South Asian Heritage Month
|This article does not cite any references or sources. (May 2009)|
South Asian Heritage Month is the name given to the month long celebration in Canada, each May, of the presence and heritage of people with roots in the South Asian countries of India, Pakistan, Bangladesh, Sri Lanka, Nepal, Bhutan, Maldives, and Afghanistan.
In Canada, 'South Asian' refers to those who have come directly from these countries to Canada (and their descendants) as well as those who have made second and even third migrations from more than 15 other countries, such as Guyana, Trinidad, Suriname, Jamaica, Guadeloupe, Martinique and others from the Caribbean from Uganda, Kenya, Tanzania and South Africa from Africa, from Europe, the Middle East, South America and Oceania.
The first South Asians first arrived in Canada in the year 1897, when soldiers from the Indian army passed through the country on their way back home from London, England after attending the Diamond Jubilee of the reign of Queen Victoria. Some of these Indian soldiers later returned to live in Canada permanently. The first known Caribbean based South Asian was Dr Kenneth Mahabir, a Trinidadian medical student who came to Halifax in 1908 and stayed on.
It was not until the 1980s that events marking the coming of South Asians to Canada appeared. They were pioneered by Indo-Caribbeans, descendants of the Indians who had first arrived in the West in Guyana in 1838 and in Trinidad in 1845, and who had made a second migration to Canada in large numbers since the 1960s.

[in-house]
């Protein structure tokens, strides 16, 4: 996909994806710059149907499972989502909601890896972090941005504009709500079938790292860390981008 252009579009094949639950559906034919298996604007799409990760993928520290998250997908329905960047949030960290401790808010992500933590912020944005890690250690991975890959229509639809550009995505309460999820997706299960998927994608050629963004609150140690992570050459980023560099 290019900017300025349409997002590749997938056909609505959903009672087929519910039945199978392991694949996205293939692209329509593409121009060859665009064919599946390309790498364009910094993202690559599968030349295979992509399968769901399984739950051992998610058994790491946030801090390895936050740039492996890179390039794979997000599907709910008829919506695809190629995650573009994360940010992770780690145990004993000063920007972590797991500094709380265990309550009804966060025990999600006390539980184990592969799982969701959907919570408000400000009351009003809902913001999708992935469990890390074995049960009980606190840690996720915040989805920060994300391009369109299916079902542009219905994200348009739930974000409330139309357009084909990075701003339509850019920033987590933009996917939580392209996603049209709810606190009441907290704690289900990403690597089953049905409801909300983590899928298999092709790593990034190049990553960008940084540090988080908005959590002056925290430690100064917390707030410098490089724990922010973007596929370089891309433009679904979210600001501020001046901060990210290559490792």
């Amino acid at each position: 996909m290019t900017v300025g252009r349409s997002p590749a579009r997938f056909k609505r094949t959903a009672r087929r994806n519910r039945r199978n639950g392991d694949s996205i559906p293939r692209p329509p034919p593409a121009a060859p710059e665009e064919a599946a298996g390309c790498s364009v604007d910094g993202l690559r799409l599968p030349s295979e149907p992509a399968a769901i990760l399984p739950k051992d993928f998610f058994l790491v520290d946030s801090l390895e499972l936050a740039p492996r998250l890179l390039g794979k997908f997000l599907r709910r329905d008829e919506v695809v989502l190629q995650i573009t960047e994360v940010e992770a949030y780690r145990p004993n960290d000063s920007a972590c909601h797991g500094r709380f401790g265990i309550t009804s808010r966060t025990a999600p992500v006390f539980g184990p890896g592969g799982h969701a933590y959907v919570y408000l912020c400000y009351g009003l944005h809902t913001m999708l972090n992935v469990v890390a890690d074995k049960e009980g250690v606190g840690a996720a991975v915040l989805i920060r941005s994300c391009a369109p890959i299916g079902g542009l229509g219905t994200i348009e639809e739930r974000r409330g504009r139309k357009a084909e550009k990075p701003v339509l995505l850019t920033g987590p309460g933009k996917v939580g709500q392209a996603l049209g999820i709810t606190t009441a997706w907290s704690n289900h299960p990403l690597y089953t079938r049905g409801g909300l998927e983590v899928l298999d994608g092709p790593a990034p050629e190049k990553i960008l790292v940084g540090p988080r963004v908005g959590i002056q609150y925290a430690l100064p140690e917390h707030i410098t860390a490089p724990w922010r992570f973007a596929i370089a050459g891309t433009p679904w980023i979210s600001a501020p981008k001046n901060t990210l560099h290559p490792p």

In 1986 a Toronto based group Ontario Society for Services to Indo-Caribbean Canadians (OSSICC) was formed primarily to celebrate the upcoming 150th anniversary of the arrival of Indians to Guyana in 1988. OSSICC continued to celebrate Indo-Caribbean Heritage Day until the year 2000, with interest coming mainly from Indo-Caribbeans.
In April, 1997 the Indo Trinidad Canadian Association (ITCA) was formed and immediately started Indian Arrival Day celebrations that year. In that year too community activist Asha Maharaj organized a display of Indian artifacts, the Trinidad and Tobago Association of Ottawa held its first celebration, and the Caribbean East Indian Cultural Organization headed by radio host Richard Aziz organized an Indian Arrival celebration in Toronto.
By 1998 ITCA had decided to celebrate the event as Indian Arrival and Heritage Day, and held a huge show/display/dance at the Etobicoke Olympium. It was never an Indo-Caribbean for ITCA but always Indian, meaning all people with roots in the Indian subcontinent.
Indian Arrival and Heritage Month
Since 1997 ITCA and later the Council for Indian Arrival and Heritage Month had decided not to make this an Indo Caribbean event. They realized that Indo Caribbeans were only about 10 per cent of the "Indian" group in Toronto, and if they confined Indian Arrival to Indo Caribbeans it would remain forever a marginal event.
By 1999 ITCA had moved to celebrate the month of May as Indian Arrival and Heritage Month. At this stage only ITCA and OSSICC were organizing events.
By the year 2000 a Council for Indian Arrival and Heritage Month was in place, composed of people from ITCA, OSSICC, the Guyanese group GEAC, the Hamilton group CICA and several individuals. The group was marking the arrival of Indians in the West as 1838 when the first landed in Guyana, and 1897 as the year the first Indians (Punjabi Sikh actually) arrived in Canada. The catch line from the letterhead for the Council in 2000 was "Commemorating the 162nd anniversary of the arrival in the Americas of the people and heritage of the Indian subcontinent". This included all the groups who are now satisfied to be called South Asians, such as Indians, Pakistanis, Sri Lankans etc.